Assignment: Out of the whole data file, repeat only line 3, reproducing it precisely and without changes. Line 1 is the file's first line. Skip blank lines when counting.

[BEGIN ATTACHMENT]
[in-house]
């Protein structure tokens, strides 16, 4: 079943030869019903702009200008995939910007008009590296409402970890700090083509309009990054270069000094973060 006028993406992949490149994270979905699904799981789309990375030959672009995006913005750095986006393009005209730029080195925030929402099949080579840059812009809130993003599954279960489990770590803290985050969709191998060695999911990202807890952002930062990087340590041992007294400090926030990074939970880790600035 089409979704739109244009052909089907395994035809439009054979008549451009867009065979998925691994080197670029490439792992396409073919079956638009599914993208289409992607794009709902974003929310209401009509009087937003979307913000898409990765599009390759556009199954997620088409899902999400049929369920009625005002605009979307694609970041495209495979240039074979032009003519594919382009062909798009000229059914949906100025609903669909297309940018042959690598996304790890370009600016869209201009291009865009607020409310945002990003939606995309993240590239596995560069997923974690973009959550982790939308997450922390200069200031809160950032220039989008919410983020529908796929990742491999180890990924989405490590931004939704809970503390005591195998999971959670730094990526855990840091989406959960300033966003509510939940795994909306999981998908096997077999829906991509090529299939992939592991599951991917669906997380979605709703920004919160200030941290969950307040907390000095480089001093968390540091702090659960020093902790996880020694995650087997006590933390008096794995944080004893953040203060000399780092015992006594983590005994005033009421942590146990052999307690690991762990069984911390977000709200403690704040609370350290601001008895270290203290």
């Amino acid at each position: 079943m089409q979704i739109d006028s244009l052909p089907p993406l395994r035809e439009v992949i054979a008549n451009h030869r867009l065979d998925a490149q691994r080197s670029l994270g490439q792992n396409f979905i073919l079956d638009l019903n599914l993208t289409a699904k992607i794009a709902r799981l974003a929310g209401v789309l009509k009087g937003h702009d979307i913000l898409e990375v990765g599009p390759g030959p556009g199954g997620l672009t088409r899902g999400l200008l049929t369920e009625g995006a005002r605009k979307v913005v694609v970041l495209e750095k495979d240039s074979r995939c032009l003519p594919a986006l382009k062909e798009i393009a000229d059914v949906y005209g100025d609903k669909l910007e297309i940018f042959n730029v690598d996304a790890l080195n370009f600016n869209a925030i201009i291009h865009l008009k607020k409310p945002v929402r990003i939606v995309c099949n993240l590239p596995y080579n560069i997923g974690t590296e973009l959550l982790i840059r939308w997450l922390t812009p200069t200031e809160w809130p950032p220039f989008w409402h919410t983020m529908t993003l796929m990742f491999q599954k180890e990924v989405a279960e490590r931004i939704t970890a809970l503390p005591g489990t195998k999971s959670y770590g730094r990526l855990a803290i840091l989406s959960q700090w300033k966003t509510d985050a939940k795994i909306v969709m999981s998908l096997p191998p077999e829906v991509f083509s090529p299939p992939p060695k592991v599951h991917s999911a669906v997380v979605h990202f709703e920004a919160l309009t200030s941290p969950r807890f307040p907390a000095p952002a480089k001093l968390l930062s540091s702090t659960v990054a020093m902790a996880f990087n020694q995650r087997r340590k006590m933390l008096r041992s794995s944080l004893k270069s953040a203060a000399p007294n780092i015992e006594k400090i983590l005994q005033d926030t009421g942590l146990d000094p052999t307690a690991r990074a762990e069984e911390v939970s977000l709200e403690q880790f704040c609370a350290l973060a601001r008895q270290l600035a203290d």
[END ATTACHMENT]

């Amino acid at each position: 079943m089409q979704i739109d006028s244009l052909p089907p993406l395994r035809e439009v992949i054979a008549n451009h030869r867009l065979d998925a490149q691994r080197s670029l994270g490439q792992n396409f979905i073919l079956d638009l019903n599914l993208t289409a699904k992607i794009a709902r799981l974003a929310g209401v789309l009509k009087g937003h702009d979307i913000l898409e990375v990765g599009p390759g030959p556009g199954g997620l672009t088409r899902g999400l200008l049929t369920e009625g995006a005002r605009k979307v913005v694609v970041l495209e750095k495979d240039s074979r995939c032009l003519p594919a986006l382009k062909e798009i393009a000229d059914v949906y005209g100025d609903k669909l910007e297309i940018f042959n730029v690598d996304a790890l080195n370009f600016n869209a925030i201009i291009h865009l008009k607020k409310p945002v929402r990003i939606v995309c099949n993240l590239p596995y080579n560069i997923g974690t590296e973009l959550l982790i840059r939308w997450l922390t812009p200069t200031e809160w809130p950032p220039f989008w409402h919410t983020m529908t993003l796929m990742f491999q599954k180890e990924v989405a279960e490590r931004i939704t970890a809970l503390p005591g489990t195998k999971s959670y770590g730094r990526l855990a803290i840091l989406s959960q700090w300033k966003t509510d985050a939940k795994i909306v969709m999981s998908l096997p191998p077999e829906v991509f083509s090529p299939p992939p060695k592991v599951h991917s999911a669906v997380v979605h990202f709703e920004a919160l309009t200030s941290p969950r807890f307040p907390a000095p952002a480089k001093l968390l930062s540091s702090t659960v990054a020093m902790a996880f990087n020694q995650r087997r340590k006590m933390l008096r041992s794995s944080l004893k270069s953040a203060a000399p007294n780092i015992e006594k400090i983590l005994q005033d926030t009421g942590l146990d000094p052999t307690a690991r990074a762990e069984e911390v939970s977000l709200e403690q880790f704040c609370a350290l973060a601001r008895q270290l600035a203290d």